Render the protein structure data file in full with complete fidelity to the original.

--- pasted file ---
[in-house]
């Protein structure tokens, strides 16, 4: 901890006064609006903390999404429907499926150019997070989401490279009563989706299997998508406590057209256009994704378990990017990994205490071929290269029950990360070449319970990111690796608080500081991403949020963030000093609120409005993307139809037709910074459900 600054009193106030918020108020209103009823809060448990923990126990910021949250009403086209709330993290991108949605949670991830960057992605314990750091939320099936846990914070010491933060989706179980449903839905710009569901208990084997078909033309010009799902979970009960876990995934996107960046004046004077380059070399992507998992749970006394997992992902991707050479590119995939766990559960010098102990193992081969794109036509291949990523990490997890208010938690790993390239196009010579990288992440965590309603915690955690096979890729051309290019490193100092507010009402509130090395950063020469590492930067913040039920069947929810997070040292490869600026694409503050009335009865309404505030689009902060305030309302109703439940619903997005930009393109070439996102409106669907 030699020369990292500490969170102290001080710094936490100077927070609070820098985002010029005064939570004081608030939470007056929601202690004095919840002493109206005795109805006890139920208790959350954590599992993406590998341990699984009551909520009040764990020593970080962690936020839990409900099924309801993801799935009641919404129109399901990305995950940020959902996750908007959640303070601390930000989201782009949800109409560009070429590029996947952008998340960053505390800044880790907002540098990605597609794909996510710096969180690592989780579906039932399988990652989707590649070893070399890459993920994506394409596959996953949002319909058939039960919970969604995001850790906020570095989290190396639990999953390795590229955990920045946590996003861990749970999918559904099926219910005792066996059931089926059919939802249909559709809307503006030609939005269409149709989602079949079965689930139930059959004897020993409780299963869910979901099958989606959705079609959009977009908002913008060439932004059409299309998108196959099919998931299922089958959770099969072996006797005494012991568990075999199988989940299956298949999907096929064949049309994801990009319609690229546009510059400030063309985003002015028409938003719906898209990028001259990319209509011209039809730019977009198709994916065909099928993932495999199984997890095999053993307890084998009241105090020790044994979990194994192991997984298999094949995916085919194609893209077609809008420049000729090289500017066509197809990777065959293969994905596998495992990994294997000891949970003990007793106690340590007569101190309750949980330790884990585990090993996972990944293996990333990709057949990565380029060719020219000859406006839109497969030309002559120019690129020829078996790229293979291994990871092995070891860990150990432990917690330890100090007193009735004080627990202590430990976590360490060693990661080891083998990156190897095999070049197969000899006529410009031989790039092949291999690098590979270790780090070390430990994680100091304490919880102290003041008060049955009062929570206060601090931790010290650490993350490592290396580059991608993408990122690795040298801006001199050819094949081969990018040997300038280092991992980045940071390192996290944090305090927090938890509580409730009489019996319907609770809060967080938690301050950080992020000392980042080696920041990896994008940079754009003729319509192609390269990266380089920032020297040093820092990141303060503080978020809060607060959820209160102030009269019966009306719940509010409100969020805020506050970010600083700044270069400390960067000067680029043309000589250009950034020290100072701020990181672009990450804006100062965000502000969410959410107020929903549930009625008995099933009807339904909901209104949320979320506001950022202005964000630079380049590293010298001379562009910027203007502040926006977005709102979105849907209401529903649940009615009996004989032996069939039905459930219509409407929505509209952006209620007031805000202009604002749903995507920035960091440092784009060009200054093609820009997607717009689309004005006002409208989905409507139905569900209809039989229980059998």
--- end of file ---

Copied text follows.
[in-house]
């Protein structure tokens, strides 16, 4: 901890006064609006903390999404429907499926150019997070989401490279009563989706299997998508406590057209256009994704378990990017990994205490071929290269029950990360070449319970990111690796608080500081991403949020963030000093609120409005993307139809037709910074459900 600054009193106030918020108020209103009823809060448990923990126990910021949250009403086209709330993290991108949605949670991830960057992605314990750091939320099936846990914070010491933060989706179980449903839905710009569901208990084997078909033309010009799902979970009960876990995934996107960046004046004077380059070399992507998992749970006394997992992902991707050479590119995939766990559960010098102990193992081969794109036509291949990523990490997890208010938690790993390239196009010579990288992440965590309603915690955690096979890729051309290019490193100092507010009402509130090395950063020469590492930067913040039920069947929810997070040292490869600026694409503050009335009865309404505030689009902060305030309302109703439940619903997005930009393109070439996102409106669907 030699020369990292500490969170102290001080710094936490100077927070609070820098985002010029005064939570004081608030939470007056929601202690004095919840002493109206005795109805006890139920208790959350954590599992993406590998341990699984009551909520009040764990020593970080962690936020839990409900099924309801993801799935009641919404129109399901990305995950940020959902996750908007959640303070601390930000989201782009949800109409560009070429590029996947952008998340960053505390800044880790907002540098990605597609794909996510710096969180690592989780579906039932399988990652989707590649070893070399890459993920994506394409596959996953949002319909058939039960919970969604995001850790906020570095989290190396639990999953390795590229955990920045946590996003861990749970999918559904099926219910005792066996059931089926059919939802249909559709809307503006030609939005269409149709989602079949079965689930139930059959004897020993409780299963869910979901099958989606959705079609959009977009908002913008060439932004059409299309998108196959099919998931299922089958959770099969072996006797005494012991568990075999199988989940299956298949999907096929064949049309994801990009319609690229546009510059400030063309985003002015028409938003719906898209990028001259990319209509011209039809730019977009198709994916065909099928993932495999199984997890095999053993307890084998009241105090020790044994979990194994192991997984298999094949995916085919194609893209077609809008420049000729090289500017066509197809990777065959293969994905596998495992990994294997000891949970003990007793106690340590007569101190309750949980330790884990585990090993996972990944293996990333990709057949990565380029060719020219000859406006839109497969030309002559120019690129020829078996790229293979291994990871092995070891860990150990432990917690330890100090007193009735004080627990202590430990976590360490060693990661080891083998990156190897095999070049197969000899006529410009031989790039092949291999690098590979270790780090070390430990994680100091304490919880102290003041008060049955009062929570206060601090931790010290650490993350490592290396580059991608993408990122690795040298801006001199050819094949081969990018040997300038280092991992980045940071390192996290944090305090927090938890509580409730009489019996319907609770809060967080938690301050950080992020000392980042080696920041990896994008940079754009003729319509192609390269990266380089920032020297040093820092990141303060503080978020809060607060959820209160102030009269019966009306719940509010409100969020805020506050970010600083700044270069400390960067000067680029043309000589250009950034020290100072701020990181672009990450804006100062965000502000969410959410107020929903549930009625008995099933009807339904909901209104949320979320506001950022202005964000630079380049590293010298001379562009910027203007502040926006977005709102979105849907209401529903649940009615009996004989032996069939039905459930219509409407929505509209952006209620007031805000202009604002749903995507920035960091440092784009060009200054093609820009997607717009689309004005006002409208989905409507139905569900209809039989229980059998």